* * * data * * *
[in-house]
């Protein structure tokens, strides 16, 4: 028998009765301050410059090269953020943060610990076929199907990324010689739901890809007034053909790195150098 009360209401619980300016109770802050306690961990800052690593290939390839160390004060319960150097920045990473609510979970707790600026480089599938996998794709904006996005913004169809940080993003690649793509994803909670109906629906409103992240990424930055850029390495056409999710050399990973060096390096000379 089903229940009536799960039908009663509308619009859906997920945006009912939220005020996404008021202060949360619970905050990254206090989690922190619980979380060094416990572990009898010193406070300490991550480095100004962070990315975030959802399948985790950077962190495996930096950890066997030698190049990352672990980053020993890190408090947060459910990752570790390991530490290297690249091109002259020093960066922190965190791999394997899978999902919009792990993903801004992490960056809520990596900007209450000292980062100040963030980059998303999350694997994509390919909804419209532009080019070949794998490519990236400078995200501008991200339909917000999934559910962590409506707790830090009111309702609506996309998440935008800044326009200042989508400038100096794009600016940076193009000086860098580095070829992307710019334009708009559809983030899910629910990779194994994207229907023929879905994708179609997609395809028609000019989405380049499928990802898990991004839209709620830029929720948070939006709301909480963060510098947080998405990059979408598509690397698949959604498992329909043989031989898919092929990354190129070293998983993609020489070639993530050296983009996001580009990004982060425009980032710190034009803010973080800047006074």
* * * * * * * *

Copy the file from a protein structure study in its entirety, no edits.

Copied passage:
[in-house]
């Protein structure tokens, strides 16, 4: 028998009765301050410059090269953020943060610990076929199907990324010689739901890809007034053909790195150098 009360209401619980300016109770802050306690961990800052690593290939390839160390004060319960150097920045990473609510979970707790600026480089599938996998794709904006996005913004169809940080993003690649793509994803909670109906629906409103992240990424930055850029390495056409999710050399990973060096390096000379 089903229940009536799960039908009663509308619009859906997920945006009912939220005020996404008021202060949360619970905050990254206090989690922190619980979380060094416990572990009898010193406070300490991550480095100004962070990315975030959802399948985790950077962190495996930096950890066997030698190049990352672990980053020993890190408090947060459910990752570790390991530490290297690249091109002259020093960066922190965190791999394997899978999902919009792990993903801004992490960056809520990596900007209450000292980062100040963030980059998303999350694997994509390919909804419209532009080019070949794998490519990236400078995200501008991200339909917000999934559910962590409506707790830090009111309702609506996309998440935008800044326009200042989508400038100096794009600016940076193009000086860098580095070829992307710019334009708009559809983030899910629910990779194994994207229907023929879905994708179609997609395809028609000019989405380049499928990802898990991004839209709620830029929720948070939006709301909480963060510098947080998405990059979408598509690397698949959604498992329909043989031989898919092929990354190129070293998983993609020489070639993530050296983009996001580009990004982060425009980032710190034009803010973080800047006074």